The EU, including the UK, and six other countries have secured an exemption against punitive steel and aluminium tariffs on imports to the US.
First announced by the Trump Administration earlier this month, the tariffs are to be levied at a rate of 25 per cent on steel imports and 10 per cent on aluminium imports – a move that Unite said could devastate the UK steel sector.
But in the eleventh hour, the Trump administration announced that the EU as well as Canada, Mexico, Australia, Argentina, Brazil and South Korea would be granted a temporary exemption until May 1 from the tariffs that went into effect today (March 23).
Prime Minister Theresa May welcomed the exemption and is now in talks with other EU leaders over plans to seek a permanent exemption.
Unite national officer for steel Tony Brady also welcomed the temporary reprieve from punishing tariffs, saying it was “good news in the short term for UK steelworkers and their families, but we are far from out of the woods.
“We still need to secure long lasting exemptions to lift the cloud of uncertainty from UK steel makers and steelworkers, in addition to addressing global capacity,” he warned.
“We cannot have a situation where UK steel is exempt from US tariffs while steel bound for American markets from other countries is diverted and dumped on the UK.”
The Trump tariffs will still be applied to all other countries which were not given an exemption yesterday, including China, which has said it would impose its own retaliatory tariffs, sparking fears of a global trade war between the world’s two biggest economies.
The threat of tariffs came just as the UK steel industry has made a slow but steady comeback following a crisis in 2015 that saw thousands of job losses as well as factory shutdowns amid a global glut of steel spurred by Chinese dumping of cheap exports.
Brady said now the “UK government must work with the European Union and press the Trump administration for a long lasting solution that doesn’t destroy jobs and manufacturing communities.”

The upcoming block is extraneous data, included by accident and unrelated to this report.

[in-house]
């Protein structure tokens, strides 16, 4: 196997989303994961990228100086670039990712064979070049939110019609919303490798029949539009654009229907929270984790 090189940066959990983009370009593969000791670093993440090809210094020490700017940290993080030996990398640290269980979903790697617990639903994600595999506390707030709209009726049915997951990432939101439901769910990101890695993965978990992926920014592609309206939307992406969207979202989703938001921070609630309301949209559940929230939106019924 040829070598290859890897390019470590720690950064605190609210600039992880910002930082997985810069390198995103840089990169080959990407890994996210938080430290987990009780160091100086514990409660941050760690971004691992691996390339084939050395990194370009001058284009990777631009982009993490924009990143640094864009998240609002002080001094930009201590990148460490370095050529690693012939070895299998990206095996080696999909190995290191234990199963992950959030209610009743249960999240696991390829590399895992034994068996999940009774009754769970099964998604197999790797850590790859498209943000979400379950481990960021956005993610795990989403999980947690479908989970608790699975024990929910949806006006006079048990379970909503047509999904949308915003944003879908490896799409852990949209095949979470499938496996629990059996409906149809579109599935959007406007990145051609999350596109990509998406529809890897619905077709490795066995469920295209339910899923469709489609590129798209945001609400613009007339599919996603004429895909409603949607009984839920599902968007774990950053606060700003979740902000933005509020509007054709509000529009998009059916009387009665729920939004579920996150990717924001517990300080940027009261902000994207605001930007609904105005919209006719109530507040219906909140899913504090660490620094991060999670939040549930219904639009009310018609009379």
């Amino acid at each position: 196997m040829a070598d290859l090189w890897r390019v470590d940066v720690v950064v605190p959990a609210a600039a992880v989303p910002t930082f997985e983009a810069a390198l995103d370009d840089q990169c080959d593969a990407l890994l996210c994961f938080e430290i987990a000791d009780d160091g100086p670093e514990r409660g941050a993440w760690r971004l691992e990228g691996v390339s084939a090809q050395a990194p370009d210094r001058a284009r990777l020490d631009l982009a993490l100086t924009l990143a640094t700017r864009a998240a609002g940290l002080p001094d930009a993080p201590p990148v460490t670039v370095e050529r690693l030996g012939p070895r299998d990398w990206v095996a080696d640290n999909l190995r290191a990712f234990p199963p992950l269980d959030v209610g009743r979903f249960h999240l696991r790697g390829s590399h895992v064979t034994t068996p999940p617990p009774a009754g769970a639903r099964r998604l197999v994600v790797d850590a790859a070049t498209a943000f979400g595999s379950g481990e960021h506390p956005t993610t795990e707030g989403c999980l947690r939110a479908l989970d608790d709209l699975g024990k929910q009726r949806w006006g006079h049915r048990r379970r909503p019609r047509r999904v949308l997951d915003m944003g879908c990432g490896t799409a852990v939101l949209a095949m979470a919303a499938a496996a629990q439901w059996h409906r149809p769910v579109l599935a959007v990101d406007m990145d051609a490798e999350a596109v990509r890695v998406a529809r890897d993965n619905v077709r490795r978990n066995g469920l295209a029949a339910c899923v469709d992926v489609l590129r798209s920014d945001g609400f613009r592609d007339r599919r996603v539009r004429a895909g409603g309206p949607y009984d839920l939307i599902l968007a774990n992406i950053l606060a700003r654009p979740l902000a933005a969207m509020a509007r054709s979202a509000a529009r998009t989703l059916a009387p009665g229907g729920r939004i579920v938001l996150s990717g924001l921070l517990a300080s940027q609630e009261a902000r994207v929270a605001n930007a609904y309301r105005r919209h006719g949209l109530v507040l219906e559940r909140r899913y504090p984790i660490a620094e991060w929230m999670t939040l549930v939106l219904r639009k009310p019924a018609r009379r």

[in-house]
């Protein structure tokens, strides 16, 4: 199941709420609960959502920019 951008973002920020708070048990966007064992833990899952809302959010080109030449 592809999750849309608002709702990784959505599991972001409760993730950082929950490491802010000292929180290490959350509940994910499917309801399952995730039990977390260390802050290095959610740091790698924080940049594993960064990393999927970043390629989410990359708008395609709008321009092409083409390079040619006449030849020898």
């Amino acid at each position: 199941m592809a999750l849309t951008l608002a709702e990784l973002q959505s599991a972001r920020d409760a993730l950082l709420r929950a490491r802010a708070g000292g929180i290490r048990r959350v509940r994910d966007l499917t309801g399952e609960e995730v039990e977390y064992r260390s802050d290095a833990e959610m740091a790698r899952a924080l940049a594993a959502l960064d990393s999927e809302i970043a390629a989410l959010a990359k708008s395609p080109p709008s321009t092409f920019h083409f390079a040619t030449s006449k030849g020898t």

Meanwhile, Bombardier workers also received good news today (March 23) over their fight against Trump administration tariffs.
US-based aerospace firm Boeing announced it would not appeal an earlier decision from a US trade body that dropped tariffs of US imports of the Bombardier C-Series jet – tariffs that would have threatened thousands of jobs in Northern Ireland where the aircraft’s wings are manufactured.
Unite celebrated the US International Trade Commission’s (USITC) final ruling in January rejecting a complaint from Boeing that Bombardier had benefited from illegal subsidies from the UK and Canadian governments.
No Boeing appeal
Fears still remained that the ruling could be appealed by Boeing, but now that the company has said it will not pursue an appeal, the chances of tariffs being imposed on the Bombardier C-Series are virtually zero.
“Today’s announcement by Boeing that it will not appeal last month’s decision by the US International Trade Commission makes very unlikely any prospect that President Trump would intervene directly to overturn the decision – as he has in other recent cases,” said Unite regional secretary Jackie Pollock. “This was our one major concern arising from the decision.”
“In effect this means that we have seen off the Boeing-inspired threat to Bombardier jobs from the imposition of punitive US protectionist tariffs on the company’s C Series aircraft,” he added. “This will come as very welcome news to the entire workforce at Bombardier in Northern Ireland.”
“The focus for Unite is now to defend the jobs we have against the threat of outsourcing while proactively making the case for more work to be brought back to Northern Ireland,” Pollock went on to say. “The C Series has the potential to transform the civic aviation world and the aircraft series is a world leader in many areas – not least fuel economy and its design features. Today’s announcement means that the runway is clear for its take-off.”
Pollock highlighted the role that the Northern Ireland workforce played in raising the international profile of the trade dispute and its potential effects on the Northern Ireland economy.
He said that there now is a “legitimate expectation among the workforce that we must see many more jobs coming to Northern Ireland from future success.”